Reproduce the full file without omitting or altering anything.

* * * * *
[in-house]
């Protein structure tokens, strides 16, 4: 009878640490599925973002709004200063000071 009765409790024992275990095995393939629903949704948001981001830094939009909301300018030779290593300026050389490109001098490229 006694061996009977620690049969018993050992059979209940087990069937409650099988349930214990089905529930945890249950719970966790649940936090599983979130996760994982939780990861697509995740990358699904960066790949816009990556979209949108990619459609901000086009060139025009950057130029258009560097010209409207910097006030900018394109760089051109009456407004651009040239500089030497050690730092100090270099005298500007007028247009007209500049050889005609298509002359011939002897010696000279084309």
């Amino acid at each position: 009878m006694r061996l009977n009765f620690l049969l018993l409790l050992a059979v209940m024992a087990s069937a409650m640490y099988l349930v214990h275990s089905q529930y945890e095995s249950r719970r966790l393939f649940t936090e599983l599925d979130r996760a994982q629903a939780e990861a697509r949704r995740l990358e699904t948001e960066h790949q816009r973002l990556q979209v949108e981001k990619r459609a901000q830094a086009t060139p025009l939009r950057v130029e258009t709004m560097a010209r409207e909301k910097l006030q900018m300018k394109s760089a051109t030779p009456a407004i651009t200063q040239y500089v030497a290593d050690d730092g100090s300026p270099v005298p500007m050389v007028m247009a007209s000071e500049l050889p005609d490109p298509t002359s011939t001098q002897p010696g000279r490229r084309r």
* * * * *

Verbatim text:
[in-house]
């Protein structure tokens, strides 16, 4: 009878640490599925973002709004200063000071 009765409790024992275990095995393939629903949704948001981001830094939009909301300018030779290593300026050389490109001098490229 006694061996009977620690049969018993050992059979209940087990069937409650099988349930214990089905529930945890249950719970966790649940936090599983979130996760994982939780990861697509995740990358699904960066790949816009990556979209949108990619459609901000086009060139025009950057130029258009560097010209409207910097006030900018394109760089051109009456407004651009040239500089030497050690730092100090270099005298500007007028247009007209500049050889005609298509002359011939002897010696000279084309």
């Amino acid at each position: 009878m006694r061996l009977n009765f620690l049969l018993l409790l050992a059979v209940m024992a087990s069937a409650m640490y099988l349930v214990h275990s089905q529930y945890e095995s249950r719970r966790l393939f649940t936090e599983l599925d979130r996760a994982q629903a939780e990861a697509r949704r995740l990358e699904t948001e960066h790949q816009r973002l990556q979209v949108e981001k990619r459609a901000q830094a086009t060139p025009l939009r950057v130029e258009t709004m560097a010209r409207e909301k910097l006030q900018m300018k394109s760089a051109t030779p009456a407004i651009t200063q040239y500089v030497a290593d050690d730092g100090s300026p270099v005298p500007m050389v007028m247009a007209s000071e500049l050889p005609d490109p298509t002359s011939t001098q002897p010696g000279r490229r084309r």